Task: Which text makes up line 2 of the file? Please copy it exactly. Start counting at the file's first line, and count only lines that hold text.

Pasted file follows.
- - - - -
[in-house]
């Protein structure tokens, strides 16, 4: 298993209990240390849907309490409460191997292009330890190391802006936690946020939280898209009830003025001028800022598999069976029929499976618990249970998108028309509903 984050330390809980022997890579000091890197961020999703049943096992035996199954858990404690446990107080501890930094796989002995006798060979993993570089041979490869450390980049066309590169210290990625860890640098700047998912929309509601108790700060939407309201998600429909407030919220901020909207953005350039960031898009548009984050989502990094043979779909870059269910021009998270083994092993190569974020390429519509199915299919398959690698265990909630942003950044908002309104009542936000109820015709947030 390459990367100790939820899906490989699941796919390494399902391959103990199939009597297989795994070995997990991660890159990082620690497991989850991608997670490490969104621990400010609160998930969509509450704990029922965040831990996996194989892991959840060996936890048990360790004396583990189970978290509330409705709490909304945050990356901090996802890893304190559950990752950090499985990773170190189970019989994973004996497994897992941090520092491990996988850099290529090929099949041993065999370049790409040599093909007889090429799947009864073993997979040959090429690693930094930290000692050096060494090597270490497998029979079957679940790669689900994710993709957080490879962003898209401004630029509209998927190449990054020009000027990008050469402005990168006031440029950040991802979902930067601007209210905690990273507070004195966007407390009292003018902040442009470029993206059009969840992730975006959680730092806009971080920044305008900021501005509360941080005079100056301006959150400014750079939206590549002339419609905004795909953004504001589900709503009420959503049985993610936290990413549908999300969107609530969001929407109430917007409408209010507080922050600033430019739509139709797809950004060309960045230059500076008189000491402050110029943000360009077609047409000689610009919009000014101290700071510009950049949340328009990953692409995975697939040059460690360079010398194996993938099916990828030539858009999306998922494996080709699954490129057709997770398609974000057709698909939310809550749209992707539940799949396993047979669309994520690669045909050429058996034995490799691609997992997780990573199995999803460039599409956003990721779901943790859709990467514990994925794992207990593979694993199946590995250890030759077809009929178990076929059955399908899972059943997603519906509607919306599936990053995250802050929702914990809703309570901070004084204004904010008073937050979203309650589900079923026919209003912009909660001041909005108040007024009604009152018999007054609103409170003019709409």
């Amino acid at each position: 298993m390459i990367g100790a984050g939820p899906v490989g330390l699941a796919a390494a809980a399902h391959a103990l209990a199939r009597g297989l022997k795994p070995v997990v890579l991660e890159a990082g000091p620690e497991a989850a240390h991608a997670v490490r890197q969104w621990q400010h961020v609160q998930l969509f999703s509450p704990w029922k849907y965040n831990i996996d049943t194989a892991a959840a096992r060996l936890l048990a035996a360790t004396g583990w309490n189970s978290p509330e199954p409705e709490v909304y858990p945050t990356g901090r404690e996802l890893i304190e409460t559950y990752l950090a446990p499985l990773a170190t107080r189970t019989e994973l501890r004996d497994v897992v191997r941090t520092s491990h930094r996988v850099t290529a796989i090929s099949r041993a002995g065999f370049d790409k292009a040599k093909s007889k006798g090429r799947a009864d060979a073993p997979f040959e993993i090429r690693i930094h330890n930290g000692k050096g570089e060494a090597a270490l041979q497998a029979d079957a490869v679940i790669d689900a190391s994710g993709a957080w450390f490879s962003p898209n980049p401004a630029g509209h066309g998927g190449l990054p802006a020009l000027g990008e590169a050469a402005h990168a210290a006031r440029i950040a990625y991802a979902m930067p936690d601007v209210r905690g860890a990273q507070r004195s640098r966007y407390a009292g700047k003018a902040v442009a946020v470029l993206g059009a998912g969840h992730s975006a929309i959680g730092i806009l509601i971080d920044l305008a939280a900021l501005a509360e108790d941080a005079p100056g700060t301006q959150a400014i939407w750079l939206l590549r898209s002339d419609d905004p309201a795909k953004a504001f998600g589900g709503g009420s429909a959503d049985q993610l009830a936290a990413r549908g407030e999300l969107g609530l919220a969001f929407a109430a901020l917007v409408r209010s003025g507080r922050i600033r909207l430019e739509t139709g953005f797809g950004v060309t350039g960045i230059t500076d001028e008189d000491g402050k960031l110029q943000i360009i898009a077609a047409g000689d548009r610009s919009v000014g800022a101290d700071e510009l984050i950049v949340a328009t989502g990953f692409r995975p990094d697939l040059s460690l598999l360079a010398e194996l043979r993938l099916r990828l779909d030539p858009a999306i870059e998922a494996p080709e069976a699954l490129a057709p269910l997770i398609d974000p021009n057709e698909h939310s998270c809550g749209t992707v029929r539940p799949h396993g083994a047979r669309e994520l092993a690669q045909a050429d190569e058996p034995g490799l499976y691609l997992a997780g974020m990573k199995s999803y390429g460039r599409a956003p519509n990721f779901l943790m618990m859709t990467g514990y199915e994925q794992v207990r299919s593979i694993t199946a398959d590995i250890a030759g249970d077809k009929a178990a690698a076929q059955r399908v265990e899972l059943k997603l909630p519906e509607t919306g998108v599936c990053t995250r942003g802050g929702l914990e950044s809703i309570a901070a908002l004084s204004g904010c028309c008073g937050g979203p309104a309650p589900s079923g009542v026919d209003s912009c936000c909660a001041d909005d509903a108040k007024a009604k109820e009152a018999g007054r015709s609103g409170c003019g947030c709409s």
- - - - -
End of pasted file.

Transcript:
């Protein structure tokens, strides 16, 4: 298993209990240390849907309490409460191997292009330890190391802006936690946020939280898209009830003025001028800022598999069976029929499976618990249970998108028309509903 984050330390809980022997890579000091890197961020999703049943096992035996199954858990404690446990107080501890930094796989002995006798060979993993570089041979490869450390980049066309590169210290990625860890640098700047998912929309509601108790700060939407309201998600429909407030919220901020909207953005350039960031898009548009984050989502990094043979779909870059269910021009998270083994092993190569974020390429519509199915299919398959690698265990909630942003950044908002309104009542936000109820015709947030 390459990367100790939820899906490989699941796919390494399902391959103990199939009597297989795994070995997990991660890159990082620690497991989850991608997670490490969104621990400010609160998930969509509450704990029922965040831990996996194989892991959840060996936890048990360790004396583990189970978290509330409705709490909304945050990356901090996802890893304190559950990752950090499985990773170190189970019989994973004996497994897992941090520092491990996988850099290529090929099949041993065999370049790409040599093909007889090429799947009864073993997979040959090429690693930094930290000692050096060494090597270490497998029979079957679940790669689900994710993709957080490879962003898209401004630029509209998927190449990054020009000027990008050469402005990168006031440029950040991802979902930067601007209210905690990273507070004195966007407390009292003018902040442009470029993206059009969840992730975006959680730092806009971080920044305008900021501005509360941080005079100056301006959150400014750079939206590549002339419609905004795909953004504001589900709503009420959503049985993610936290990413549908999300969107609530969001929407109430917007409408209010507080922050600033430019739509139709797809950004060309960045230059500076008189000491402050110029943000360009077609047409000689610009919009000014101290700071510009950049949340328009990953692409995975697939040059460690360079010398194996993938099916990828030539858009999306998922494996080709699954490129057709997770398609974000057709698909939310809550749209992707539940799949396993047979669309994520690669045909050429058996034995490799691609997992997780990573199995999803460039599409956003990721779901943790859709990467514990994925794992207990593979694993199946590995250890030759077809009929178990076929059955399908899972059943997603519906509607919306599936990053995250802050929702914990809703309570901070004084204004904010008073937050979203309650589900079923026919209003912009909660001041909005108040007024009604009152018999007054609103409170003019709409």